Some bystanders could see what was about to happen right before a pickup truck collided with a motorcyclist Tuesday, throwing the 17-year-old rider from his bike, according to two witnesses.
Two off-duty nurses and others rushed to try to save the life of the victim, a McBride High School student who later died at the hospital. Authorities haven’t publicly released the teenager’s name.
Police said a pickup truck smashed into the teenage motorcyclist at the intersection of Gondar Avenue and Wardlow Road. The driver never saw the bike, according to authorities.
“A very kind citizen, Lily, tried to save him,” said Darlene Seel, who witnessed the accident. She didn’t know Lily’s last name, only that she was a nurse whose son recently died.
Another off-duty nurse, Caroline Jordan, said she was also at the victim’s side, trying to administer CPR. Jordan said the nurses were able to get the teenager breathing for a short time—but they could tell his brain was badly injured.
Seel called both women “angels of mercy” as she tried to tidy up and add more flowers to a small memorial at the intersection Wednesday afternoon.
“I couldn’t sleep last night, I had to do something,” Seel said, so she came to the crash site.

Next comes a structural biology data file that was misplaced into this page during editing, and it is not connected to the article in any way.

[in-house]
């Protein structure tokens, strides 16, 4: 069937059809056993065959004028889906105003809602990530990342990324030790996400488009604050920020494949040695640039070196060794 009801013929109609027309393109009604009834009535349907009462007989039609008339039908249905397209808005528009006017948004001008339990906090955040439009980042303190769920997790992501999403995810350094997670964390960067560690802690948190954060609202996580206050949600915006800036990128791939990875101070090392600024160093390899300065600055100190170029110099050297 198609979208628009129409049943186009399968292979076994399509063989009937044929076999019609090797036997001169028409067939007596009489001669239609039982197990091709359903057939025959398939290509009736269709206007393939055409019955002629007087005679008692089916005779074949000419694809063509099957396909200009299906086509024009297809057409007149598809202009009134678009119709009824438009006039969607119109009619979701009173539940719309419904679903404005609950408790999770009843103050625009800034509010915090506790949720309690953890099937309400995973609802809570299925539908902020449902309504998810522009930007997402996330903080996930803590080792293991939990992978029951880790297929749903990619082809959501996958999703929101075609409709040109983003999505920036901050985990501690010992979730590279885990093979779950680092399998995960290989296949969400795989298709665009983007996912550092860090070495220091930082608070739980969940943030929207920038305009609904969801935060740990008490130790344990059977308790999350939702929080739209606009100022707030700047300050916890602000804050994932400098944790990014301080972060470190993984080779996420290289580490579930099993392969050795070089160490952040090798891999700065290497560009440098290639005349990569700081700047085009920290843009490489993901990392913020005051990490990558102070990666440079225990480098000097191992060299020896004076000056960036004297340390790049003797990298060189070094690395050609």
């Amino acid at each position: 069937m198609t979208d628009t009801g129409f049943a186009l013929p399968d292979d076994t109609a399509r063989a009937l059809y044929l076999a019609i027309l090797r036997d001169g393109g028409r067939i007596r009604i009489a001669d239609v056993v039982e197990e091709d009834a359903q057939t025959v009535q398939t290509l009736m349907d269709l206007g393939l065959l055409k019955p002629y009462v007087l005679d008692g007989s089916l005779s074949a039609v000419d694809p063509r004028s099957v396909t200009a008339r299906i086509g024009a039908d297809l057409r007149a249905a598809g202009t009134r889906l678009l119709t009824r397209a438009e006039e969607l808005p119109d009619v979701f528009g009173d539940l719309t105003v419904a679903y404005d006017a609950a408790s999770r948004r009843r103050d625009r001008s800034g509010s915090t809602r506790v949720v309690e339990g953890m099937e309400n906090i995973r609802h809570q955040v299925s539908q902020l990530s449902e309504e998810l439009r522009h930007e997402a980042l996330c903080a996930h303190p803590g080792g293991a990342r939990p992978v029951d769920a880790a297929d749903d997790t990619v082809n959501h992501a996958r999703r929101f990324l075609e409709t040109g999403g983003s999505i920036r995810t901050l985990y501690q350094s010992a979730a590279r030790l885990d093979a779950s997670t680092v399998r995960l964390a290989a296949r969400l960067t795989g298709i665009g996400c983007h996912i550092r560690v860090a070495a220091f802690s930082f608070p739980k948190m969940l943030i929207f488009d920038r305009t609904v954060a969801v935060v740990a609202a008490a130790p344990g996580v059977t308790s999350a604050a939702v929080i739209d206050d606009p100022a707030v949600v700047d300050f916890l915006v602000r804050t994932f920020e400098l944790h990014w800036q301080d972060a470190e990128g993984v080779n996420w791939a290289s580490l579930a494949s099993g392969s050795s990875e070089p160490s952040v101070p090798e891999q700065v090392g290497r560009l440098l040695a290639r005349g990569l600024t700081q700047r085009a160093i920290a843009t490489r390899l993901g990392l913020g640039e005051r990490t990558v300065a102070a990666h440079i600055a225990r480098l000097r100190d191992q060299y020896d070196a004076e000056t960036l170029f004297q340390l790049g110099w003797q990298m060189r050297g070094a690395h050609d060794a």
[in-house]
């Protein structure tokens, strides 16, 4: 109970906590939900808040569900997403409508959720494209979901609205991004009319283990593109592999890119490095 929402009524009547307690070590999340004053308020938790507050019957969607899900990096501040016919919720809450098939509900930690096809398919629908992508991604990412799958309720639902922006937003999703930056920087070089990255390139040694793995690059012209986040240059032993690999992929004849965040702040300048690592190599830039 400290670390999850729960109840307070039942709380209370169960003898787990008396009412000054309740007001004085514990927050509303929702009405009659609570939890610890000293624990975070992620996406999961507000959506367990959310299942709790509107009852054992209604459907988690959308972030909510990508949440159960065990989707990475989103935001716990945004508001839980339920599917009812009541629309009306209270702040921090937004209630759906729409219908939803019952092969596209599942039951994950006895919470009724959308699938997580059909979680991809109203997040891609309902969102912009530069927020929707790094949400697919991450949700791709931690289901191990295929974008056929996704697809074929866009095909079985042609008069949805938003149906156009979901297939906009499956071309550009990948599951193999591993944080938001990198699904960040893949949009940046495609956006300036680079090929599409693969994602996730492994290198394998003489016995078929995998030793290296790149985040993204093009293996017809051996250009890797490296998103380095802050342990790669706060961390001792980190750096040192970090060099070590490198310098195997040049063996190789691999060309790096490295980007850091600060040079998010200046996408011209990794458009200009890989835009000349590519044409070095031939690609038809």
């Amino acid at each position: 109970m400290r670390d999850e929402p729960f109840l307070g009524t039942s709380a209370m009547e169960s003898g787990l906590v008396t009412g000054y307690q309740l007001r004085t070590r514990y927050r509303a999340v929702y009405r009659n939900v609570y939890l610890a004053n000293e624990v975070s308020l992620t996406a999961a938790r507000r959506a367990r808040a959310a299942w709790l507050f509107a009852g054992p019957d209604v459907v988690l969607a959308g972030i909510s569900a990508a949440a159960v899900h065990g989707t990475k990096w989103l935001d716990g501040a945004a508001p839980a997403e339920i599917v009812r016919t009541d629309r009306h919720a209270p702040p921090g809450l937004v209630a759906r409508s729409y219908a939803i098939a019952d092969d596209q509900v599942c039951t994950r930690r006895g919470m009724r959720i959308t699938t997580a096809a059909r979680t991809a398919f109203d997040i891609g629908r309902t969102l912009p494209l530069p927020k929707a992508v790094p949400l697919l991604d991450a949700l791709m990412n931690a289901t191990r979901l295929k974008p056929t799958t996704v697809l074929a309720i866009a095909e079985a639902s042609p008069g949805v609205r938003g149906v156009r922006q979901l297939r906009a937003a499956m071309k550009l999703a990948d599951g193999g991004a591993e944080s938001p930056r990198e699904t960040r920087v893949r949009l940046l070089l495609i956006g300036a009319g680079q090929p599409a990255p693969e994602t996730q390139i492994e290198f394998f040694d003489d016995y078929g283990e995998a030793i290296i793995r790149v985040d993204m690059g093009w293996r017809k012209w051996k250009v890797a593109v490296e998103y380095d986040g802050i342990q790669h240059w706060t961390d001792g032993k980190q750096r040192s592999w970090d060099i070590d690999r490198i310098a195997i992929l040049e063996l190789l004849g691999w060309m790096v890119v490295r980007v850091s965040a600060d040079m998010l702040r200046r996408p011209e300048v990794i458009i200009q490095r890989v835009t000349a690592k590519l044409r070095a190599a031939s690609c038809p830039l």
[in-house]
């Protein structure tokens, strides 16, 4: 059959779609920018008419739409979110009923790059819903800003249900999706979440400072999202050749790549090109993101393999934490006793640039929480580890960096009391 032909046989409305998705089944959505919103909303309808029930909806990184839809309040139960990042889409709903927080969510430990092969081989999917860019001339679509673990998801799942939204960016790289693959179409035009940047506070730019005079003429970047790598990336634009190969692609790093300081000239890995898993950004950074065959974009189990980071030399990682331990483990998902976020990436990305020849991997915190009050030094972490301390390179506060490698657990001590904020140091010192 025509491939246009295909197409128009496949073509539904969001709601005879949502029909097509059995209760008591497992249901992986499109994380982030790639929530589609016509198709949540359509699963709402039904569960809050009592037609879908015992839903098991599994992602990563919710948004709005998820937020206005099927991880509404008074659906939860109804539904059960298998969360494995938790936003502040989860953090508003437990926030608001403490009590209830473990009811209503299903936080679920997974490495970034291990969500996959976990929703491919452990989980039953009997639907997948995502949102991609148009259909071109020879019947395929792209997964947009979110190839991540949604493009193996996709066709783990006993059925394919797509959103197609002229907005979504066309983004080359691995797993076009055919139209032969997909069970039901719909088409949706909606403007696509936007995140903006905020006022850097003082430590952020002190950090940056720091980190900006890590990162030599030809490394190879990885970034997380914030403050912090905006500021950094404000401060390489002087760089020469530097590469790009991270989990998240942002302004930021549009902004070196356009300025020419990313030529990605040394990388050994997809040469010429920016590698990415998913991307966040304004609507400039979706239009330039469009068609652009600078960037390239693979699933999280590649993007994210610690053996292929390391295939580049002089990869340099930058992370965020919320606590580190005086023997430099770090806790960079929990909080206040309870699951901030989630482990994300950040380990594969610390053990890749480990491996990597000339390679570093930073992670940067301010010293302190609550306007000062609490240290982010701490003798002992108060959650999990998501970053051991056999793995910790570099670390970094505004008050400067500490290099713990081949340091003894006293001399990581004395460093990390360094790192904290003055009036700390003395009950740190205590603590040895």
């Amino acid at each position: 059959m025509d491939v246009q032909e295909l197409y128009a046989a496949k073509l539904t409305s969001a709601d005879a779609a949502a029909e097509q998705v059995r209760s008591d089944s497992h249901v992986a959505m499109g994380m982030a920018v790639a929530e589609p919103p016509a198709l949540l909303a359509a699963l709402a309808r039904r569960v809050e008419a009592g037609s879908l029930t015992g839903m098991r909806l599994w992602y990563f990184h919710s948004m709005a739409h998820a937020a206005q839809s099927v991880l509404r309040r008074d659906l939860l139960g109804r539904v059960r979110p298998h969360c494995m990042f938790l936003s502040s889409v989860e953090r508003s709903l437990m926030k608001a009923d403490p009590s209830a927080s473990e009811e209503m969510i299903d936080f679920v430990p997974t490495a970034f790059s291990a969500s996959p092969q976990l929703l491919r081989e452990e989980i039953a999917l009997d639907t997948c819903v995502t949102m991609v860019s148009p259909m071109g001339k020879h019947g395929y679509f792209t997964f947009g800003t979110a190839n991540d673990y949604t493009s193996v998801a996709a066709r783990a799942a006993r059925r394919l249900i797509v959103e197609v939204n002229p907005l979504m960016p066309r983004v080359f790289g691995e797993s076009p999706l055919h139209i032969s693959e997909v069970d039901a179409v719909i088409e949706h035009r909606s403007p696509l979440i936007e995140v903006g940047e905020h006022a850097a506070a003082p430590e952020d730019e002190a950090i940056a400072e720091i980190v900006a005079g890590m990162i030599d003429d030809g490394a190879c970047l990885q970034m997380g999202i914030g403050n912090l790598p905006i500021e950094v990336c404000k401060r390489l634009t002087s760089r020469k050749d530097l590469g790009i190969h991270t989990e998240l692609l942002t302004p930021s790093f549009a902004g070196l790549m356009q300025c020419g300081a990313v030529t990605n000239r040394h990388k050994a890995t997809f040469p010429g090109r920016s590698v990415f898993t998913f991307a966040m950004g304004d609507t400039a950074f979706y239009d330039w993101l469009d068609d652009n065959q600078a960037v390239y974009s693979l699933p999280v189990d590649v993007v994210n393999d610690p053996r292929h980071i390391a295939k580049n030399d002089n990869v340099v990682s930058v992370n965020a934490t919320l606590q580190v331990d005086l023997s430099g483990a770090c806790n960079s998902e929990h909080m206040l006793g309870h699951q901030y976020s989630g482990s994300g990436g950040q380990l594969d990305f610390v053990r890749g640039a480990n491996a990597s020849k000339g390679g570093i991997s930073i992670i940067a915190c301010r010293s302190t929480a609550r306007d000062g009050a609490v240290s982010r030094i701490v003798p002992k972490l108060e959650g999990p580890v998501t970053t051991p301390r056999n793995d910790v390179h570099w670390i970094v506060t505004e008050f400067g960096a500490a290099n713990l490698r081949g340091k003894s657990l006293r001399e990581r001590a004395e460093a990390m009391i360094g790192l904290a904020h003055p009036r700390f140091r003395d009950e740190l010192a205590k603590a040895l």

Seel said she could see her own son in the victim’s face as Jordan and Lily were trying to save the boy.
“I couldn’t stop hugging my kids,” Seel said.
She taped a sign to a light pole near the crash site that said “please slow down.”
“My heart goes out to his parents,” Jordan said.
Later, classmates and friends of the victim came to pay their respects. The victim’s father went to the site and thanked the teens for being there. He told them he and his son had a good relationship.
Students and classmates of the victim silently gathered at another memorial site Wednesday afternoon: the spot where the victim parked his motorcycle every day.
Friends scrawled notes to the victim in chalk, filling the cordoned-off spot with inside jokes, promises, poems and messages of love.
“Fly high, angel.”
“I’m gonna keep a beach ball for ya.”
“I’ll listen to the album, I luv you.”
School administrators and counselors stood nearby as students silently cried and hugged each other while staring at the memorial.
Valerie Osier is a breaking news reporter for the Long Beach Post. Reach her at [email protected] or on Twitter @ValerieOsier
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